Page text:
And there was morning.
We arrive in Israel just before dawn, as the sun begins its ascent, a mass of dark almost purple clouds, giving way to a deep coral sky, back lit by the faint morning light. It slowly turns orange, before opening up to an expanse of translucent blue.
A heavenly canopy spreading out over the holy city, and over us.
We approach Jerusalem and glimpse the glow of ancient stones bathed in the sun’s rays. The winding streets, the walled gardens with flowering vines cascading towards the pavement, the street signs that guide us, named for the rabbenum, whose teachings map our way, and those more recent sages and seers who birthed the state’s founding.
Past, present, future collapse into one, history spooling out and holding me in its thrall.
Beginnings and endings and beginnings, again.
Later, we head out to walk, our inner GPS providing a comforting familiarity. There is a vibrant energy, buses and taxis speeding by, passerbys in frum black hats and cloaks and others in gym shorts and Ts. Tatooed teens and young girls in long skirts and heavy hose. And the strollers!
We cut through Independence Park, boisterous children on swings and slides, little ones in the sand box, a group of preteens on the basketball court. Families in kipot and modest dress, the men with tzitis swinging as they walk, others gathered around picnic tables, the women in head scarves, handing out sandwiches or fetching drinks, engaged in lively conversation in Arabic.
In the news and on the streets, evidence of the underlying unrest. The proposed legislation to limit judicial power, the rightward thrust of the current government, the loud and strong protest in response. The everlasting worries about security, the concerns for human rights and the seemingly insoluble solution for making room in one land for two peoples.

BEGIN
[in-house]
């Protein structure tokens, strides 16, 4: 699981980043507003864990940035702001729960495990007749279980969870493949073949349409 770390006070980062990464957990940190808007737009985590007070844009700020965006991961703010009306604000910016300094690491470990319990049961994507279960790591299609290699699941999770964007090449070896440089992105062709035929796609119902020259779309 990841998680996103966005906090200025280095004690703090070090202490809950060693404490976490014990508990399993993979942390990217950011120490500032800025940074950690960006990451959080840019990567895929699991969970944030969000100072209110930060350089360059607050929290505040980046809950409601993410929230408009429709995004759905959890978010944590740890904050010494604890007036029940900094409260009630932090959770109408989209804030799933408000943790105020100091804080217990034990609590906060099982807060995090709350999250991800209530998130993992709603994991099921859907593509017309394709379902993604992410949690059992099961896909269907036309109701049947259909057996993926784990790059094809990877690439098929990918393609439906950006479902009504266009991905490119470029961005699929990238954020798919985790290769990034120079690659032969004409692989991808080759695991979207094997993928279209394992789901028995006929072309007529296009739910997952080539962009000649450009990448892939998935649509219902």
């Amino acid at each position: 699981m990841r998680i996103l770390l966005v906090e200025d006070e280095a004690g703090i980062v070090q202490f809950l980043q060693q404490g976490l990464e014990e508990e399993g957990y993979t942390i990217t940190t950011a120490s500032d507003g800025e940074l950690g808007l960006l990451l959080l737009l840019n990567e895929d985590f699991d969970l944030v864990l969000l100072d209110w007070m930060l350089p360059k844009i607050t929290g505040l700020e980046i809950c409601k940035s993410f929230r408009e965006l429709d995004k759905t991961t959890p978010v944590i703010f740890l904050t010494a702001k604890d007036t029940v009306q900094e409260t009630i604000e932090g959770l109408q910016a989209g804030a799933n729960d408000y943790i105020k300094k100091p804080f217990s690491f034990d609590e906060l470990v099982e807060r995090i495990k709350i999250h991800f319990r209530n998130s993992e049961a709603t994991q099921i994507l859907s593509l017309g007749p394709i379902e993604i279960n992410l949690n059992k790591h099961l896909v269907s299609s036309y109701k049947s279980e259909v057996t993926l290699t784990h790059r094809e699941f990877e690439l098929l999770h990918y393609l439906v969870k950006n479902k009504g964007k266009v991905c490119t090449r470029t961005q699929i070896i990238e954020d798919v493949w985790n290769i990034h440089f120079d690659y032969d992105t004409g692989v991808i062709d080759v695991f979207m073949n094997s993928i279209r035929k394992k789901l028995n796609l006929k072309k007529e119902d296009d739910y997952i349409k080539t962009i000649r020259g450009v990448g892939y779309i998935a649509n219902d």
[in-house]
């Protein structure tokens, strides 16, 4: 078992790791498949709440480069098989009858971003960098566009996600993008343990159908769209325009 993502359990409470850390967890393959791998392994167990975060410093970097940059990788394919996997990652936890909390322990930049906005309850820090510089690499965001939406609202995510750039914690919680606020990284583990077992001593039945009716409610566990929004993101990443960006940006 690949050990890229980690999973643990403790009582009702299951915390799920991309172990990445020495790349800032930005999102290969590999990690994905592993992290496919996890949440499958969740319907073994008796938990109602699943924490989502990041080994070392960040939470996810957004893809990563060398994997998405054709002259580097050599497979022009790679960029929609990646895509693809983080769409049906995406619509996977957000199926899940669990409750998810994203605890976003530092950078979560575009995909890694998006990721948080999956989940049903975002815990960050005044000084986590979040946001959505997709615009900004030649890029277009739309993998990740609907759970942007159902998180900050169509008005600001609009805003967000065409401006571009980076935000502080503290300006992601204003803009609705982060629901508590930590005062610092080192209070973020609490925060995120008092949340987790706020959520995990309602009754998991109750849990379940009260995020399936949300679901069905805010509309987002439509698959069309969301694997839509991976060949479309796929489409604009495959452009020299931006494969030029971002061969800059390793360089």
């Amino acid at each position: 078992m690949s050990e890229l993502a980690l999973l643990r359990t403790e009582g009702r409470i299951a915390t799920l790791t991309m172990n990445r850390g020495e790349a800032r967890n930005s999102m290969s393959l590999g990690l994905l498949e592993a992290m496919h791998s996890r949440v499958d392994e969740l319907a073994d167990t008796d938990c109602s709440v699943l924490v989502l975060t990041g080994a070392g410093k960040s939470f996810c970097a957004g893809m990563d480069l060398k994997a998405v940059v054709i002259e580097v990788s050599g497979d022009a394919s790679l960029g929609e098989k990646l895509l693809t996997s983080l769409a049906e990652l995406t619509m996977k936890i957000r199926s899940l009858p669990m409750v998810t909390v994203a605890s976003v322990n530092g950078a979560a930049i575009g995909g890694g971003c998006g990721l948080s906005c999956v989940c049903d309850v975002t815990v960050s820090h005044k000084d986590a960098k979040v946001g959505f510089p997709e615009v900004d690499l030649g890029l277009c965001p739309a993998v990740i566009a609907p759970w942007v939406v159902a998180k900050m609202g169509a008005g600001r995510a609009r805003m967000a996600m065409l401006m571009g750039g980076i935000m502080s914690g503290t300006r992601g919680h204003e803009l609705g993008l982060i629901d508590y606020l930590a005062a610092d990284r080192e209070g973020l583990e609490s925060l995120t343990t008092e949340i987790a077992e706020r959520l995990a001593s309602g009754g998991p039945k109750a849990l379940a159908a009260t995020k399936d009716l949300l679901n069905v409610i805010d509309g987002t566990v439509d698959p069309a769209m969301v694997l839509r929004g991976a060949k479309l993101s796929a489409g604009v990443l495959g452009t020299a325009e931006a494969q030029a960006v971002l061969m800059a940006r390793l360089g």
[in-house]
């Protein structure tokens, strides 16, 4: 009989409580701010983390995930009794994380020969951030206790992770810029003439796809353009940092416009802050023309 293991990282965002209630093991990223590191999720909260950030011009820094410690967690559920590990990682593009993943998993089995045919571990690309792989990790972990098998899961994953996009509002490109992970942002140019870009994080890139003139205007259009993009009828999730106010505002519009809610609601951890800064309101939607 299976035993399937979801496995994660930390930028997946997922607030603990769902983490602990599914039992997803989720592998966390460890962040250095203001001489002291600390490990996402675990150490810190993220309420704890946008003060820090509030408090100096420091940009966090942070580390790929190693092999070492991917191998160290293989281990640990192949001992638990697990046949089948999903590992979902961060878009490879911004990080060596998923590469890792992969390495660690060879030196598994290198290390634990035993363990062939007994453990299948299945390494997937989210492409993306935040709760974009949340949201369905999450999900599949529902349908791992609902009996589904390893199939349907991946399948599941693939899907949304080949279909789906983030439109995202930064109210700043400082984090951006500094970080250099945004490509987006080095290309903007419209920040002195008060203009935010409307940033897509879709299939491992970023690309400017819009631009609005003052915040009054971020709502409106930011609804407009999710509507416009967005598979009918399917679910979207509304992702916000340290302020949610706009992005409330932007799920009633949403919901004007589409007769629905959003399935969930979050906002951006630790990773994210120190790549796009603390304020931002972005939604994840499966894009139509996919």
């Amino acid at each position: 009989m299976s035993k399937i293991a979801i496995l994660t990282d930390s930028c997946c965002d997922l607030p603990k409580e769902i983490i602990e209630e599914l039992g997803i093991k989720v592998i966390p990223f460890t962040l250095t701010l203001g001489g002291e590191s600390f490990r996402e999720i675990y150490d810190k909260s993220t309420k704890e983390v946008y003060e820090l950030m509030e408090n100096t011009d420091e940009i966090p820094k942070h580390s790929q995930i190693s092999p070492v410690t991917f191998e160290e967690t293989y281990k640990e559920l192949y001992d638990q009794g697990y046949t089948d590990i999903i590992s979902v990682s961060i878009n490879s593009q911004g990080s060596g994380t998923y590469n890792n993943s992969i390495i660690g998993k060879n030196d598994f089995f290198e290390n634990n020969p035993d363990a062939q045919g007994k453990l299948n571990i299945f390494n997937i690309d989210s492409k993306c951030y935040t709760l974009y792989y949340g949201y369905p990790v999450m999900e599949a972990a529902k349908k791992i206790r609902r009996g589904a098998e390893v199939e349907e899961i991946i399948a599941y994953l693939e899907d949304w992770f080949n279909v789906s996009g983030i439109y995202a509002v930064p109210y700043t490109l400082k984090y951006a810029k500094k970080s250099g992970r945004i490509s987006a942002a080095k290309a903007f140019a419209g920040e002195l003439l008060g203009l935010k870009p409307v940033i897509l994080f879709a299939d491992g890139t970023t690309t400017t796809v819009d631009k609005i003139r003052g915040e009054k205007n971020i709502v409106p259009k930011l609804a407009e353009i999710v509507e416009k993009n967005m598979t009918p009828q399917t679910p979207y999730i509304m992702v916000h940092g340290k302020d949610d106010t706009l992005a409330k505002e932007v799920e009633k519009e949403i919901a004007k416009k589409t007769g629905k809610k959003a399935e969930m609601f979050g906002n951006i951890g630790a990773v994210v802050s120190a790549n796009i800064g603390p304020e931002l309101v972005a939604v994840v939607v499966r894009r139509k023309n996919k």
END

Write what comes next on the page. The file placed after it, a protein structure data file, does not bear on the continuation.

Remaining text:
It is the very messiness of democracy at work, even in a place that wrestles mightily with its identity as both the homeland of the Jewish people and a democratic state.
So it goes in Israel.
And so it is that I find myself looking upward to the heavens. To the sky that shelters us all, to the promise of the divine to guard us and keep us. To hopes and prayers for peace, for finding that ever elusive way to ensure those inalienable rights that are the bedrock of democracy, freedom and justice for all.
And so, on the last Shabbos in Jerusalem, we walk through the old city to the kotel. We gather with the throngs who are waiting for the third star to appear in the night sky, to lift their hands toward the flickering light of the havdalah candle, to sniff the pungent spices, to sip sweet wine.
And to pray for the peace of Jerusalem.
And so it is for me, in the holy city, in the city of David, the city of peace, I look upward to glimpse the stars and the moon’s glow. And I pray that morning will indeed follow evening, that the pure clear light of dawn will greet me as I wake, that the warmth of the sun will guide me through the days, and the moon, as it phases from a tiny sliver to a silvery orb, will comfort me with divine presence.
And may it be so for us all.